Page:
Paul Gardner & Sonja Kuzich – Curtin University, School of Education
Over several decades, a preoccupation with reading has dominated the literacy debate in primary education. One-sided discussions around literacy not only neglect to consider the symbiotic relationship of reading and writing, but marginalise writing as a worthwhile subject for research. Increasingly, primary teachers are using commercial writing programs as a means of scaffolding the writing curriculum. However, using NAPLAN results as a benchmark, standards of writing have consistently deteriorated over the last decade. Starting from the premise that teachers need to be confident writers in order to teach writing, this study surveyed the writing practices of First Year Primary and Early Childhood Education (ECE) B.Ed. students on entry to university.
Findings show that although student teachers write regularly, they most frequently write short, informal digital texts, rather than the text types common to the primary English curriculum. Over fifty percent of students had not written a story or poem in over two years, and in some instances, it was more than a decade. It is suggested that insufficient recent experience of writing the text-types they will teach on graduation may be a factor contributing to falling standards of writing. International studies show this phenomenon is not restricted to Australia.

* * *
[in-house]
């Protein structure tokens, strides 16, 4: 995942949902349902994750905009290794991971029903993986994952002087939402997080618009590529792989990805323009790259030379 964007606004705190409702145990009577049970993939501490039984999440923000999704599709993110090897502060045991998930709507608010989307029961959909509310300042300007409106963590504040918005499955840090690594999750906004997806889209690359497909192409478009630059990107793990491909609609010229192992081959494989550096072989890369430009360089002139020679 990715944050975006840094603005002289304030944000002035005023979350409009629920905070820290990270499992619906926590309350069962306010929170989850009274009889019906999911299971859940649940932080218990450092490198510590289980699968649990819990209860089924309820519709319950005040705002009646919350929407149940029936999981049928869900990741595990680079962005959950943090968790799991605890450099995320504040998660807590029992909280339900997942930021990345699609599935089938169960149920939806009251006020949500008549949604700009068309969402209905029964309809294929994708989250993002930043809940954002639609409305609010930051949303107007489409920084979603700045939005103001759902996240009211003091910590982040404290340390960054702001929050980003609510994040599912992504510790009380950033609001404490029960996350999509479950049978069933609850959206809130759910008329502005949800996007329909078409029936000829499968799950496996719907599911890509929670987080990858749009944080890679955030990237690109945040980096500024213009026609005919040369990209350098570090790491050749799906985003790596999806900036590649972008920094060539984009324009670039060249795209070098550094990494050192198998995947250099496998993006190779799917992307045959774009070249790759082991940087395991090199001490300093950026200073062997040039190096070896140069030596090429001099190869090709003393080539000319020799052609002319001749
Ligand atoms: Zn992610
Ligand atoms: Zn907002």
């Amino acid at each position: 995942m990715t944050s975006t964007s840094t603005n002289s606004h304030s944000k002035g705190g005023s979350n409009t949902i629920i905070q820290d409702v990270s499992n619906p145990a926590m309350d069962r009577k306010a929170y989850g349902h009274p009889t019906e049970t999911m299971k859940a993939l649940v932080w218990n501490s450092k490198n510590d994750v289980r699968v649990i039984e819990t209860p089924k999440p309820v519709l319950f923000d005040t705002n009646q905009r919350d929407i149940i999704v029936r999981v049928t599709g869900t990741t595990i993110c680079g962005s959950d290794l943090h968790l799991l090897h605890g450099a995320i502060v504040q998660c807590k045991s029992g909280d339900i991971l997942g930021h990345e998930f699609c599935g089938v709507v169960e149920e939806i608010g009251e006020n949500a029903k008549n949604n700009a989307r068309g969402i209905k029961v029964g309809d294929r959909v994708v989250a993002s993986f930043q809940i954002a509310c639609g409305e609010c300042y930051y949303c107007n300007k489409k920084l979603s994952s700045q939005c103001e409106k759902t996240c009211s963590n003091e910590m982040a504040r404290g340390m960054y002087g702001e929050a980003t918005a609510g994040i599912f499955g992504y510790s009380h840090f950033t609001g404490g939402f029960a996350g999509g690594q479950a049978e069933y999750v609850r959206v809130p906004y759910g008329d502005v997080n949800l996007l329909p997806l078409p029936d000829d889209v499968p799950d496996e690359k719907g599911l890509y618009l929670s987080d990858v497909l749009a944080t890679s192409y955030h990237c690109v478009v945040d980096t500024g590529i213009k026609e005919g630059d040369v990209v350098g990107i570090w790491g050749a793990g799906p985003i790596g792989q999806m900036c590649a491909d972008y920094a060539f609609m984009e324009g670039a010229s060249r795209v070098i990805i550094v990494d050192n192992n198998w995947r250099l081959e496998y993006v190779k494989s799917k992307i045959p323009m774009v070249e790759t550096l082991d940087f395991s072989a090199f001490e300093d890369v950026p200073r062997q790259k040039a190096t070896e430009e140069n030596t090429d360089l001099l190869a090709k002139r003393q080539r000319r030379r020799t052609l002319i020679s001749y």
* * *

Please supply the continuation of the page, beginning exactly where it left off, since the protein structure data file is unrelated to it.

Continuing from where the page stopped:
The study recommends that writing should be given a higher profile in Initial Teacher Education (ITE) through a ‘knowledge in praxis’ approach in which student-teachers are positioned as writers who learn about writer agency and compositional processes as ‘insiders’.
The study is followed by a second paper, yet to be published, in which students reflect on their experiences of learning about writing after being immersed in this ‘knowledge in praxis’ approach.
An investigation of the writing experiences of pre-service teachers, Issues in Educational Research, 32(2), 513-532 http://www.iier.org.au/iier32/gardner.pdf